Perhaps this is deliberate. The musicians Monaghan has assembled for this project have substantial roles. Ní Cheannabháin arranges half of the traditional melodies in ‘Traditional Architecture’; Glackin, as well as Scanlon on ‘What Haven’t We Heard?’, improvise in response to the live electronics; and so on. Whenever these musicians make a decision, it exudes musicality. (I include Monaghan’s own playing on ‘The Chinwag’ here.) The interaction of these elements with the algorithms creates a productive tension between sense and nonsense, humans and computers, or music and its simulacrum. It is fascinating to hear Talty force melodic shape and coherence onto folk-rnn’s nonsense tunes, or to hear Glackin course-correct when his live electronics throw him a curve ball.
The result is certainly a testament to these musicians’ musicianship, but I am not sure what more it is. The album’s use of machine learning seems to want to say something about creativity, and about how people and software learn a repertoire. But the only time I got a genuine shiver was in ‘Traditional Architecture’, where algorithmic music-making is set beside – juxtaposed against? – appropriative arrangements of traditional music. Ní Cheannabháin plays piano arrangements of traditional melodies, half by the eighteenth-century Irish Protestant vicar Sir John Andrew Stevenson and half by herself. Meanwhile, the live electronics respond in their own way. All three ‘arrangers’ put their stamp on their transformation of the music, capturing some elements and neglecting others. It is easy for us to see what is missing in Stevenson’s Percy Grainger-esque arrangements, which draw the tunes towards the colonial powers who nurtured the piano and its performance traditions; but Ní Cheannabháin hardly takes an opposite approach: her arrangements are more sensitive, but they’re still, at the end of the day, arranged for piano. Is this a problem? Is it, by extension, a problem that the live electronics also distort their source material? Monaghan seems here to be asking who a coloniser is, and about who determines the ‘soul’ of a tune – or of the tradition as a whole. These are difficult questions, and I was drawn in. It was a rare moment of resonance, but then that might be fine: Aonaracht is a rich album, experimenting in all sorts of directions, and too inquisitive for a review to answer it.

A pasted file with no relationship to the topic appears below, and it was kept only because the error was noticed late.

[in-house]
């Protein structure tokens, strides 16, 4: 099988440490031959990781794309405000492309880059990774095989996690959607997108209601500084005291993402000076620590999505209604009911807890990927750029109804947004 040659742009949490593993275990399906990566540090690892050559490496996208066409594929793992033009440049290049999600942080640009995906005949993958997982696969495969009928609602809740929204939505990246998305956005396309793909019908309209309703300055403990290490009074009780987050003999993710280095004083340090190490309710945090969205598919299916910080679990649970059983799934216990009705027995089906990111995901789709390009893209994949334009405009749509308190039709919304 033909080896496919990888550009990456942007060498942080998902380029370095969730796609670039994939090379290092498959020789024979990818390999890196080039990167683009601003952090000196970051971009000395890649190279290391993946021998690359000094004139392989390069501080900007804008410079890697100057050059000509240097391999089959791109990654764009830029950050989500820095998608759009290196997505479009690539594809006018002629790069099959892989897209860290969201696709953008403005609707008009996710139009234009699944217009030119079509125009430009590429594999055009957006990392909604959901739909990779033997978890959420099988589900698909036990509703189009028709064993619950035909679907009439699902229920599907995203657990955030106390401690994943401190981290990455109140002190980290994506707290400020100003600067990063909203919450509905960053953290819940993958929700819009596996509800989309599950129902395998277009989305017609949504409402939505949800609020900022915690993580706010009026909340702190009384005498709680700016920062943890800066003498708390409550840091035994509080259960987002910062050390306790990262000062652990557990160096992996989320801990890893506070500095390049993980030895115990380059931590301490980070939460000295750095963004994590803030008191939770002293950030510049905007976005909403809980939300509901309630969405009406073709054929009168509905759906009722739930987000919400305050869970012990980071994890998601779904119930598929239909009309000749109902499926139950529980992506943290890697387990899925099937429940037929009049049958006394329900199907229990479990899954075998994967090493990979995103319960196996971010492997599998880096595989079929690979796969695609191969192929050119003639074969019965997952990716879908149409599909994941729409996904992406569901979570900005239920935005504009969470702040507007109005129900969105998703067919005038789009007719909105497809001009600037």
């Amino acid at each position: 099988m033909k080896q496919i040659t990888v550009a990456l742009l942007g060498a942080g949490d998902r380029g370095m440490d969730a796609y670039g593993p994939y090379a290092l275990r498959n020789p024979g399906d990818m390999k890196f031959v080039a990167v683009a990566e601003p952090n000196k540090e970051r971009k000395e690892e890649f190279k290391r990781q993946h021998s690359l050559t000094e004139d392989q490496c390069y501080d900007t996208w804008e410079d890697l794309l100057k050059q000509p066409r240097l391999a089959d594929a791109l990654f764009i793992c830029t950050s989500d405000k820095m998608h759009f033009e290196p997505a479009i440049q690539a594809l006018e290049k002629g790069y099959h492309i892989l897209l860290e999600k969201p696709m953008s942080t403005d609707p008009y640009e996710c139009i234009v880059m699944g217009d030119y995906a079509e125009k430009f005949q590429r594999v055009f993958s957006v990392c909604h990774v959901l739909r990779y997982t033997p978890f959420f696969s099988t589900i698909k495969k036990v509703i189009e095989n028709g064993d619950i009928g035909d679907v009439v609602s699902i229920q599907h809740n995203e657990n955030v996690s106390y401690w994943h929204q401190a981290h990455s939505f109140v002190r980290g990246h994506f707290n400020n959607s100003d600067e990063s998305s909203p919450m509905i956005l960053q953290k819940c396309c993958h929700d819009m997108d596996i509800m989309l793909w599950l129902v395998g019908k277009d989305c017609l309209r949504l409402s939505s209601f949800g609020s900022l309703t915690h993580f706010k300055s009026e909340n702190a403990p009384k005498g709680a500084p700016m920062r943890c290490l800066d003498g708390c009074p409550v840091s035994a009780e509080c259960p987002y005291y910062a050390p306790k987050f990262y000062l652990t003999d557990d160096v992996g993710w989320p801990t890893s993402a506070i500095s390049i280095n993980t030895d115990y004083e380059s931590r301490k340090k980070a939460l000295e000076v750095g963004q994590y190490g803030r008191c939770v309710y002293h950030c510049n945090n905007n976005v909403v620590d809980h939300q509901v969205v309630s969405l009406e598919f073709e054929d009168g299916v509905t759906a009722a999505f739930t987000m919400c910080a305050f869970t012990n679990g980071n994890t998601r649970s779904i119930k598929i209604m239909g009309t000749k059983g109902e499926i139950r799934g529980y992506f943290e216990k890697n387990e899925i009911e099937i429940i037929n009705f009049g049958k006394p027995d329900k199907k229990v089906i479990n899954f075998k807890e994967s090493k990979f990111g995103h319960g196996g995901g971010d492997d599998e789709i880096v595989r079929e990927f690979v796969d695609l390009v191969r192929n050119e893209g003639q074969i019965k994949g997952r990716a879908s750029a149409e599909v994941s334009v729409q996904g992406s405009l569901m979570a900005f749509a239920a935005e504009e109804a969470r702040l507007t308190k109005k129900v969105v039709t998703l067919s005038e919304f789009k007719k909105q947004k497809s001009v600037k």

Aonaracht by Úna Monaghan is available on CD and vinyl (shipping in August 2023) from https://unamonaghan.bandcamp.com/album/aonaracht.
Click on the image below to listen.
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Published on 2 March 2023
James Camien McGuiggan studied music in Maynooth University and has a PhD in the philosophy of art from the University of Southampton. He is currently an independent scholar.